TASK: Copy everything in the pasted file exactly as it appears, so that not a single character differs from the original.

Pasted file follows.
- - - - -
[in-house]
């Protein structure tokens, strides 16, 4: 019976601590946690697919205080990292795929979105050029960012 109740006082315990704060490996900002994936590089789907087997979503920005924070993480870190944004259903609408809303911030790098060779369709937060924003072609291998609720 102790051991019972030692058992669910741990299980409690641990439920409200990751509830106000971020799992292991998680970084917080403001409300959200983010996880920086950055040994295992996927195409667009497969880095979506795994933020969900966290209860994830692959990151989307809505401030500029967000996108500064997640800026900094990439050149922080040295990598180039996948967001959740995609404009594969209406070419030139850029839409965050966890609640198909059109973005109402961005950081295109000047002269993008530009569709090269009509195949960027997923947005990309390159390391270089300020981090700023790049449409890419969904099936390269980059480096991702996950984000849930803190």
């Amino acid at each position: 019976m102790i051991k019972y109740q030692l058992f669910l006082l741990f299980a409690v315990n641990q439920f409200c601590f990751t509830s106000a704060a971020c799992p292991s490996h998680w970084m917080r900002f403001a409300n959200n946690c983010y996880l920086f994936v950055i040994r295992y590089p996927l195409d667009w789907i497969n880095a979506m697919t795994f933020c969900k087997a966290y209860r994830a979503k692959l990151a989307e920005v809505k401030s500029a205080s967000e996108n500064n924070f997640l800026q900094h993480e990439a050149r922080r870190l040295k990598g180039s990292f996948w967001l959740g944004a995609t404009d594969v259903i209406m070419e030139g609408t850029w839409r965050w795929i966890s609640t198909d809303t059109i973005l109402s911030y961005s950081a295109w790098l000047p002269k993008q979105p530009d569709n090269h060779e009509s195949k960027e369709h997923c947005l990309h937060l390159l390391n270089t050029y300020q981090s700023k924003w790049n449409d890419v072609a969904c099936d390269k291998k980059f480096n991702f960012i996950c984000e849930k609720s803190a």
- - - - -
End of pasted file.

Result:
[in-house]
């Protein structure tokens, strides 16, 4: 019976601590946690697919205080990292795929979105050029960012 109740006082315990704060490996900002994936590089789907087997979503920005924070993480870190944004259903609408809303911030790098060779369709937060924003072609291998609720 102790051991019972030692058992669910741990299980409690641990439920409200990751509830106000971020799992292991998680970084917080403001409300959200983010996880920086950055040994295992996927195409667009497969880095979506795994933020969900966290209860994830692959990151989307809505401030500029967000996108500064997640800026900094990439050149922080040295990598180039996948967001959740995609404009594969209406070419030139850029839409965050966890609640198909059109973005109402961005950081295109000047002269993008530009569709090269009509195949960027997923947005990309390159390391270089300020981090700023790049449409890419969904099936390269980059480096991702996950984000849930803190």
């Amino acid at each position: 019976m102790i051991k019972y109740q030692l058992f669910l006082l741990f299980a409690v315990n641990q439920f409200c601590f990751t509830s106000a704060a971020c799992p292991s490996h998680w970084m917080r900002f403001a409300n959200n946690c983010y996880l920086f994936v950055i040994r295992y590089p996927l195409d667009w789907i497969n880095a979506m697919t795994f933020c969900k087997a966290y209860r994830a979503k692959l990151a989307e920005v809505k401030s500029a205080s967000e996108n500064n924070f997640l800026q900094h993480e990439a050149r922080r870190l040295k990598g180039s990292f996948w967001l959740g944004a995609t404009d594969v259903i209406m070419e030139g609408t850029w839409r965050w795929i966890s609640t198909d809303t059109i973005l109402s911030y961005s950081a295109w790098l000047p002269k993008q979105p530009d569709n090269h060779e009509s195949k960027e369709h997923c947005l990309h937060l390159l390391n270089t050029y300020q981090s700023k924003w790049n449409d890419v072609a969904c099936d390269k291998k980059f480096n991702f960012i996950c984000e849930k609720s803190a």